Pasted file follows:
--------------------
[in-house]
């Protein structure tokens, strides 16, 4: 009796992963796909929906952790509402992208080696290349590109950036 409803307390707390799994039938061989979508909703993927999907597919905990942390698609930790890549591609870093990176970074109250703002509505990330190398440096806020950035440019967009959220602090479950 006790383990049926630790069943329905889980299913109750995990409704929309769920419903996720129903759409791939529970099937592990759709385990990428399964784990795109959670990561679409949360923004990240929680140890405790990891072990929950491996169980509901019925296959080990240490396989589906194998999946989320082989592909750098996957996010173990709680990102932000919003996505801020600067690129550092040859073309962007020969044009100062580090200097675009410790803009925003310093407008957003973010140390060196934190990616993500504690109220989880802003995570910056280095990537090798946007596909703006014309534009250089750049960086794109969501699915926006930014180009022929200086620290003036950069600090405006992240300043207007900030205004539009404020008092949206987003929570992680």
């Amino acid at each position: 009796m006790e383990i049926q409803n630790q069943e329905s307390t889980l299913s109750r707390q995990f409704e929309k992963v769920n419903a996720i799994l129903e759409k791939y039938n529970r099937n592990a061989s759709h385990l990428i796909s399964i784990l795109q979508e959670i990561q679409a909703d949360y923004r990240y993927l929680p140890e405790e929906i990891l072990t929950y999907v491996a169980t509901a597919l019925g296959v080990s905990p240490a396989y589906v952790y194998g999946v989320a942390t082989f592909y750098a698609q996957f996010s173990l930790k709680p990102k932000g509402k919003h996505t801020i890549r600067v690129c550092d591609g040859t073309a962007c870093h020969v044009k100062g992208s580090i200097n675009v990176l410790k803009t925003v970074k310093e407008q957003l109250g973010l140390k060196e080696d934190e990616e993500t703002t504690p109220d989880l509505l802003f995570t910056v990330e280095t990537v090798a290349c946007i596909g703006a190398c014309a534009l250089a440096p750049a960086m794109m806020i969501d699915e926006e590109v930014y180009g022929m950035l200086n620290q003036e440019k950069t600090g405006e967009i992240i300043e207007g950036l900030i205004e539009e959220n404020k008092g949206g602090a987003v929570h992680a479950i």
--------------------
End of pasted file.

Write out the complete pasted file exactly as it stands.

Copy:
[in-house]
């Protein structure tokens, strides 16, 4: 009796992963796909929906952790509402992208080696290349590109950036 409803307390707390799994039938061989979508909703993927999907597919905990942390698609930790890549591609870093990176970074109250703002509505990330190398440096806020950035440019967009959220602090479950 006790383990049926630790069943329905889980299913109750995990409704929309769920419903996720129903759409791939529970099937592990759709385990990428399964784990795109959670990561679409949360923004990240929680140890405790990891072990929950491996169980509901019925296959080990240490396989589906194998999946989320082989592909750098996957996010173990709680990102932000919003996505801020600067690129550092040859073309962007020969044009100062580090200097675009410790803009925003310093407008957003973010140390060196934190990616993500504690109220989880802003995570910056280095990537090798946007596909703006014309534009250089750049960086794109969501699915926006930014180009022929200086620290003036950069600090405006992240300043207007900030205004539009404020008092949206987003929570992680």
């Amino acid at each position: 009796m006790e383990i049926q409803n630790q069943e329905s307390t889980l299913s109750r707390q995990f409704e929309k992963v769920n419903a996720i799994l129903e759409k791939y039938n529970r099937n592990a061989s759709h385990l990428i796909s399964i784990l795109q979508e959670i990561q679409a909703d949360y923004r990240y993927l929680p140890e405790e929906i990891l072990t929950y999907v491996a169980t509901a597919l019925g296959v080990s905990p240490a396989y589906v952790y194998g999946v989320a942390t082989f592909y750098a698609q996957f996010s173990l930790k709680p990102k932000g509402k919003h996505t801020i890549r600067v690129c550092d591609g040859t073309a962007c870093h020969v044009k100062g992208s580090i200097n675009v990176l410790k803009t925003v970074k310093e407008q957003l109250g973010l140390k060196e080696d934190e990616e993500t703002t504690p109220d989880l509505l802003f995570t910056v990330e280095t990537v090798a290349c946007i596909g703006a190398c014309a534009l250089a440096p750049a960086m794109m806020i969501d699915e926006e590109v930014y180009g022929m950035l200086n620290q003036e440019k950069t600090g405006e967009i992240i300043e207007g950036l900030i205004e539009e959220n404020k008092g949206g602090a987003v929570h992680a479950i």